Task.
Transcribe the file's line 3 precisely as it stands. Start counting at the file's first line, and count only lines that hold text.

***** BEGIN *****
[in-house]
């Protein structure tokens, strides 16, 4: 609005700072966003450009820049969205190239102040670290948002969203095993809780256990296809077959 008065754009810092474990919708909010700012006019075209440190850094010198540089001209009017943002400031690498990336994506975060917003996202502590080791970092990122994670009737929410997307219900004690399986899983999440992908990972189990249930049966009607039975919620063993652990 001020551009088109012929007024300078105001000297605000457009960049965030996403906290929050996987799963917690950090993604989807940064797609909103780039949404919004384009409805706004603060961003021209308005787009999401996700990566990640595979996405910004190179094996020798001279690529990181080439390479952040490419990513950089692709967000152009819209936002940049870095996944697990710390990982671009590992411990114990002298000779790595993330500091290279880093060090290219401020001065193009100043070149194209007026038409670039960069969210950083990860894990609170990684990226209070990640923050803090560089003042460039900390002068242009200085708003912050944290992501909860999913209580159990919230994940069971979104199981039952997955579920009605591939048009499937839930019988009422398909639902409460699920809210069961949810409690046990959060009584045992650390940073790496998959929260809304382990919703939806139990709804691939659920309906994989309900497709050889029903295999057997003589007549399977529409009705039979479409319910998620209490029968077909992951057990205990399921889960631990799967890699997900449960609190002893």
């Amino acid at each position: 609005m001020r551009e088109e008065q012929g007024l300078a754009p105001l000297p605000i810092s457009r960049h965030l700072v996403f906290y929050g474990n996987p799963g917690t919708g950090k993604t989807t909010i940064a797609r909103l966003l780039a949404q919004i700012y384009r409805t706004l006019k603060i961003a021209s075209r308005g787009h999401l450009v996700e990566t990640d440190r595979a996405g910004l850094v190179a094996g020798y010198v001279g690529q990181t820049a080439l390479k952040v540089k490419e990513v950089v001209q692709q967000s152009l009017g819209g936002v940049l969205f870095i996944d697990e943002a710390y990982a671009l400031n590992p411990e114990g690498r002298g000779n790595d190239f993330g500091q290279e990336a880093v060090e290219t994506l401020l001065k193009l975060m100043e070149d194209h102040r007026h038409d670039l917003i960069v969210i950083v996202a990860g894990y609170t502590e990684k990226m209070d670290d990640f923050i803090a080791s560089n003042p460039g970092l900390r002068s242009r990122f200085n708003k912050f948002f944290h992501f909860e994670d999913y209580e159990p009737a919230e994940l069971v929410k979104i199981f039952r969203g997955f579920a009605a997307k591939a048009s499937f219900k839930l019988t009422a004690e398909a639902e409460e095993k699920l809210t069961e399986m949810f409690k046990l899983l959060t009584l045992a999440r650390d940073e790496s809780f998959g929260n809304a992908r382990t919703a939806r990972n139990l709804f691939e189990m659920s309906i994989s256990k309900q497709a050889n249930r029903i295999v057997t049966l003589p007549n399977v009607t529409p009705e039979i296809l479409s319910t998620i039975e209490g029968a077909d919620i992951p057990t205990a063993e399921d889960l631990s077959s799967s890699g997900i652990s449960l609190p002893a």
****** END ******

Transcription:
């Amino acid at each position: 609005m001020r551009e088109e008065q012929g007024l300078a754009p105001l000297p605000i810092s457009r960049h965030l700072v996403f906290y929050g474990n996987p799963g917690t919708g950090k993604t989807t909010i940064a797609r909103l966003l780039a949404q919004i700012y384009r409805t706004l006019k603060i961003a021209s075209r308005g787009h999401l450009v996700e990566t990640d440190r595979a996405g910004l850094v190179a094996g020798y010198v001279g690529q990181t820049a080439l390479k952040v540089k490419e990513v950089v001209q692709q967000s152009l009017g819209g936002v940049l969205f870095i996944d697990e943002a710390y990982a671009l400031n590992p411990e114990g690498r002298g000779n790595d190239f993330g500091q290279e990336a880093v060090e290219t994506l401020l001065k193009l975060m100043e070149d194209h102040r007026h038409d670039l917003i960069v969210i950083v996202a990860g894990y609170t502590e990684k990226m209070d670290d990640f923050i803090a080791s560089n003042p460039g970092l900390r002068s242009r990122f200085n708003k912050f948002f944290h992501f909860e994670d999913y209580e159990p009737a919230e994940l069971v929410k979104i199981f039952r969203g997955f579920a009605a997307k591939a048009s499937f219900k839930l019988t009422a004690e398909a639902e409460e095993k699920l809210t069961e399986m949810f409690k046990l899983l959060t009584l045992a999440r650390d940073e790496s809780f998959g929260n809304a992908r382990t919703a939806r990972n139990l709804f691939e189990m659920s309906i994989s256990k309900q497709a050889n249930r029903i295999v057997t049966l003589p007549n399977v009607t529409p009705e039979i296809l479409s319910t998620i039975e209490g029968a077909d919620i992951p057990t205990a063993e399921d889960l631990s077959s799967s890699g997900i652990s449960l609190p002893a």